I met Caloé two years ago during Montreal Jazz Vocal Competition and we fast became friends due to her warm and sincere attitude. I met her a year later and we shared the same stage to perform Take The A Train together during Made in New York Jazz Competition in New York. I was very happy to hear that she will be coming to Istanbul in October for Akbank Jazz Festival and our paths crossed once more at Nardis Jazz Club on the 27th of October.
Uraz Kıvaner on the piano, Ferit Odman on the drums, Burak Dursun on the trombone, Kristian Lind on the double bass and vocalist Caloé! A marvelous Saturday evening which kept most members of the audience on their feet. Every single note, lyric, emphasis reflects a different feeling while putting the audience under its spell as a whole. Caloé lives the lyrics as she sings and keeps her eyes on the audience. She sings, almost plays the improvization parts just like a violin with her commanding intonation. She does this so masterfully that both the musicians on the stage and the audience watch her journey wide eyed as if to discover a treasure. Another kind of communication starts when the songs are done; she says she admires Uraz Kıvaner’s musicianship as she makes a joke about: “Tonight is actually Uraz’s night and we will sing together now.” The excitement is off the roof, the piece they chose is I Fall in Love Too Easily. The stage instantly transforms into a musical. They sing together while keeping their eyes on one another and the receive an incredible applause. Caloé doesn’t miss an opportunity to express her admiration for the musicians on the stage and takes their videos during their solos. She seems to want to enjoy this moment while she is on the stage in Istanbul and to collect memories.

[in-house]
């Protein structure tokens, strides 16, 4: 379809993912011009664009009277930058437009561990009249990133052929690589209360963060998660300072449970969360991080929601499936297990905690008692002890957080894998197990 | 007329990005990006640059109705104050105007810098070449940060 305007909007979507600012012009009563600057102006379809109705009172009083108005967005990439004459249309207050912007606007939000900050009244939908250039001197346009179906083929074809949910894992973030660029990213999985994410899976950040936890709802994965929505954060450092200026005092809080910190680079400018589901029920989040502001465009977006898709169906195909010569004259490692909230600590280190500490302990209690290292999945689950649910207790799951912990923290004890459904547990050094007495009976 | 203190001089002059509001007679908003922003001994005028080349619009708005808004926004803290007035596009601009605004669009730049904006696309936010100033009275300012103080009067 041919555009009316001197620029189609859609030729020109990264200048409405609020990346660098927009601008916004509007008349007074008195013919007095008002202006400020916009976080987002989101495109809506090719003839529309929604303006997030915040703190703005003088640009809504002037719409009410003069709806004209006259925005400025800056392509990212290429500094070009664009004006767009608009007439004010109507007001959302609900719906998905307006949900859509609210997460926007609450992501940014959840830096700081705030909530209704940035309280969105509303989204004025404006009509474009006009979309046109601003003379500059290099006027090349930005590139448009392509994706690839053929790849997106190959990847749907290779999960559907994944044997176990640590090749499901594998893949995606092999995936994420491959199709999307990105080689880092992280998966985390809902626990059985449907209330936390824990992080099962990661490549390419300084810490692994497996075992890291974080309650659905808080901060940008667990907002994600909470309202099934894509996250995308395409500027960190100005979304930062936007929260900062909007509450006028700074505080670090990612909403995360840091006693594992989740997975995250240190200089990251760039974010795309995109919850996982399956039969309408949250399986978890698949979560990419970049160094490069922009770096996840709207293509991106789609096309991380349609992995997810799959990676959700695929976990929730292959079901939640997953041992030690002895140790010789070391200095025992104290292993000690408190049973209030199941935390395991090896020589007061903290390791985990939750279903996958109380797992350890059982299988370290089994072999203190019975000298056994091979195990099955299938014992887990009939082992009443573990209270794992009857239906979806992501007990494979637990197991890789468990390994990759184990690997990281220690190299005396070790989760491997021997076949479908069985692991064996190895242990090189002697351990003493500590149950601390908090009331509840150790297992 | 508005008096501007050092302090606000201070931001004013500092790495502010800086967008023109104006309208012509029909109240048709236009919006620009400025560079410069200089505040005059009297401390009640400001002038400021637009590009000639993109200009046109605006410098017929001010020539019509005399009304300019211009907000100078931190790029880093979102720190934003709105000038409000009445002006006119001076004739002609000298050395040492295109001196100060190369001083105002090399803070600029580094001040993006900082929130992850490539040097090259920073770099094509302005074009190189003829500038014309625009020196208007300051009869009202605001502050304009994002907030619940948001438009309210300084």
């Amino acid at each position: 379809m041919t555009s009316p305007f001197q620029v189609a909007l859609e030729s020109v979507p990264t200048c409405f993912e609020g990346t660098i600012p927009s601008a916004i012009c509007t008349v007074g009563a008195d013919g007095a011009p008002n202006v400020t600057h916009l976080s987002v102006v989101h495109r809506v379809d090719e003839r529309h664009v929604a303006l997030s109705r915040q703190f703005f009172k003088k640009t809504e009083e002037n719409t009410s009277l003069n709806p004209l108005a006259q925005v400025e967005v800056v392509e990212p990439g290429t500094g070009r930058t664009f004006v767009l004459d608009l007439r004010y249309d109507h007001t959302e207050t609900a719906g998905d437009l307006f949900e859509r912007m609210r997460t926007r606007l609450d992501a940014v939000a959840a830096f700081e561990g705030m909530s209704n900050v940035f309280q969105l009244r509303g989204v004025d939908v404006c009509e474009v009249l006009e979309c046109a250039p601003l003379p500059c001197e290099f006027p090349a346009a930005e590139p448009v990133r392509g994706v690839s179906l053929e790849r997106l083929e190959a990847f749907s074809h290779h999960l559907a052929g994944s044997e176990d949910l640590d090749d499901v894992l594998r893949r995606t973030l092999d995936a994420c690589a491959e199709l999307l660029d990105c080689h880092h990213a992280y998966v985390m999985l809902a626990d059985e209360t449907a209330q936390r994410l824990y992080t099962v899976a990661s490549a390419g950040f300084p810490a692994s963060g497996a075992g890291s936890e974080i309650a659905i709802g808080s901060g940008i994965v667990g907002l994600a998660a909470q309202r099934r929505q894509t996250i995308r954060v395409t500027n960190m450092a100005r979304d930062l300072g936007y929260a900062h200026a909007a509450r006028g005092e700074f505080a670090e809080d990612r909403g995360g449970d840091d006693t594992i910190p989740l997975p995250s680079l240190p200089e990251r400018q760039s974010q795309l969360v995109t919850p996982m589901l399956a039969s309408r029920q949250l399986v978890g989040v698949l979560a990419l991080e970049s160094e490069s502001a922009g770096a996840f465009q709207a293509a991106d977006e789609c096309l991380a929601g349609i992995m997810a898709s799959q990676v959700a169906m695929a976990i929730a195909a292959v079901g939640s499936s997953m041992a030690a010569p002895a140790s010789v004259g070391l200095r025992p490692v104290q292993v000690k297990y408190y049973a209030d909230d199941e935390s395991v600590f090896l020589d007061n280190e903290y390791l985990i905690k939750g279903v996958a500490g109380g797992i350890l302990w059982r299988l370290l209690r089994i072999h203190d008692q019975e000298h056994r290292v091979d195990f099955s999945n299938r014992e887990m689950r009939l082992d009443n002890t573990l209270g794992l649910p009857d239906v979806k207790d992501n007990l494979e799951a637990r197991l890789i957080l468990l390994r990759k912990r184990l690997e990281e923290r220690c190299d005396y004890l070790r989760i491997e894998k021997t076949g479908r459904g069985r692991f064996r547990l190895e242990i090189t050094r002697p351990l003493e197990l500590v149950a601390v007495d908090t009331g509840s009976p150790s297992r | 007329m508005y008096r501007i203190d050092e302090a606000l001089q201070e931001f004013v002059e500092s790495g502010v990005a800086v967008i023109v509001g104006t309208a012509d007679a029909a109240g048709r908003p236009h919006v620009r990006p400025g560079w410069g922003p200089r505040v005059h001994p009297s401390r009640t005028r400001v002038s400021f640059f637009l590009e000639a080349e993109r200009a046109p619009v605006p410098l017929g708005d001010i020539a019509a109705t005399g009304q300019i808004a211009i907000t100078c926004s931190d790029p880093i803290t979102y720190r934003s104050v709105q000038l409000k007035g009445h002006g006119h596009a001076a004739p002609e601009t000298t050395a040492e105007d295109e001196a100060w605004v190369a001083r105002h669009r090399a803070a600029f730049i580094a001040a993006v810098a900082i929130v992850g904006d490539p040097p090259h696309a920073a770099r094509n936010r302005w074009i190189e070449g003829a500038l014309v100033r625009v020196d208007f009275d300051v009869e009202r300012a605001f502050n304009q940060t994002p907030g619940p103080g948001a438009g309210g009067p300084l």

Caloé also write lyrics in addition to being a singer. She sings many songs in her mother tongue during the evening. One of these songs is called Chiir, which means poem in Syrian. The lyrics belong to her mother Helyett Bloch while the composition is her own. Chiir is an inspiring song about people who had to flee the war and their country.
They play Uraz Kıvaner’s Not Another Blues, a piece he describes as “like blues but different” together as the evening draws to an end. Uraz emphasizes that Caloé learnt this piece, which isn’t easy on the vocals, in such a short time as 10 minutes. The band receive an enthusiastic applause for an encore and step on the stage once more. They end the night with Stevie Wonder’s Part Time Lover, a piece that Caloé re-interpreted a few years back.
I excitedly await to see where my path will cross Caloé’s once again in the future.